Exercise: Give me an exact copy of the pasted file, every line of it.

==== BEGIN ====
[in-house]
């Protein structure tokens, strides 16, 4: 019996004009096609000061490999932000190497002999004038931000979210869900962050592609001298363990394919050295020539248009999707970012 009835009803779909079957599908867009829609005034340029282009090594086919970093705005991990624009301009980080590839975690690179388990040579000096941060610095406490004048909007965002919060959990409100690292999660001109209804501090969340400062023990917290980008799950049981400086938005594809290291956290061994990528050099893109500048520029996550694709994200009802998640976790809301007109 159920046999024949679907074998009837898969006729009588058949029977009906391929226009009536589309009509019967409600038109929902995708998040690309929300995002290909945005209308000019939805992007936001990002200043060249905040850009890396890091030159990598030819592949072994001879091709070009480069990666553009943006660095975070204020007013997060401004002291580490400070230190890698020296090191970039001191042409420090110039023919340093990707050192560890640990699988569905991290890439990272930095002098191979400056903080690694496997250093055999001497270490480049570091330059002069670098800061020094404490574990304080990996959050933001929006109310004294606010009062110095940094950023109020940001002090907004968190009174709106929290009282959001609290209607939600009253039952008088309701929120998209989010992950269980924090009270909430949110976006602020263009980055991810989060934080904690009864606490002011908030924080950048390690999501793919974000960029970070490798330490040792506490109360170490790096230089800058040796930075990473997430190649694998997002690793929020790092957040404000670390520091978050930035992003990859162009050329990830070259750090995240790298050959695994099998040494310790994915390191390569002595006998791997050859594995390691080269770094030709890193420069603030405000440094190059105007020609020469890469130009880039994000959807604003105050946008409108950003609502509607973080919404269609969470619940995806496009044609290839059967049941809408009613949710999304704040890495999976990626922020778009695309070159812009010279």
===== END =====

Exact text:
[in-house]
């Protein structure tokens, strides 16, 4: 019996004009096609000061490999932000190497002999004038931000979210869900962050592609001298363990394919050295020539248009999707970012 009835009803779909079957599908867009829609005034340029282009090594086919970093705005991990624009301009980080590839975690690179388990040579000096941060610095406490004048909007965002919060959990409100690292999660001109209804501090969340400062023990917290980008799950049981400086938005594809290291956290061994990528050099893109500048520029996550694709994200009802998640976790809301007109 159920046999024949679907074998009837898969006729009588058949029977009906391929226009009536589309009509019967409600038109929902995708998040690309929300995002290909945005209308000019939805992007936001990002200043060249905040850009890396890091030159990598030819592949072994001879091709070009480069990666553009943006660095975070204020007013997060401004002291580490400070230190890698020296090191970039001191042409420090110039023919340093990707050192560890640990699988569905991290890439990272930095002098191979400056903080690694496997250093055999001497270490480049570091330059002069670098800061020094404490574990304080990996959050933001929006109310004294606010009062110095940094950023109020940001002090907004968190009174709106929290009282959001609290209607939600009253039952008088309701929120998209989010992950269980924090009270909430949110976006602020263009980055991810989060934080904690009864606490002011908030924080950048390690999501793919974000960029970070490798330490040792506490109360170490790096230089800058040796930075990473997430190649694998997002690793929020790092957040404000670390520091978050930035992003990859162009050329990830070259750090995240790298050959695994099998040494310790994915390191390569002595006998791997050859594995390691080269770094030709890193420069603030405000440094190059105007020609020469890469130009880039994000959807604003105050946008409108950003609502509607973080919404269609969470619940995806496009044609290839059967049941809408009613949710999304704040890495999976990626922020778009695309070159812009010279």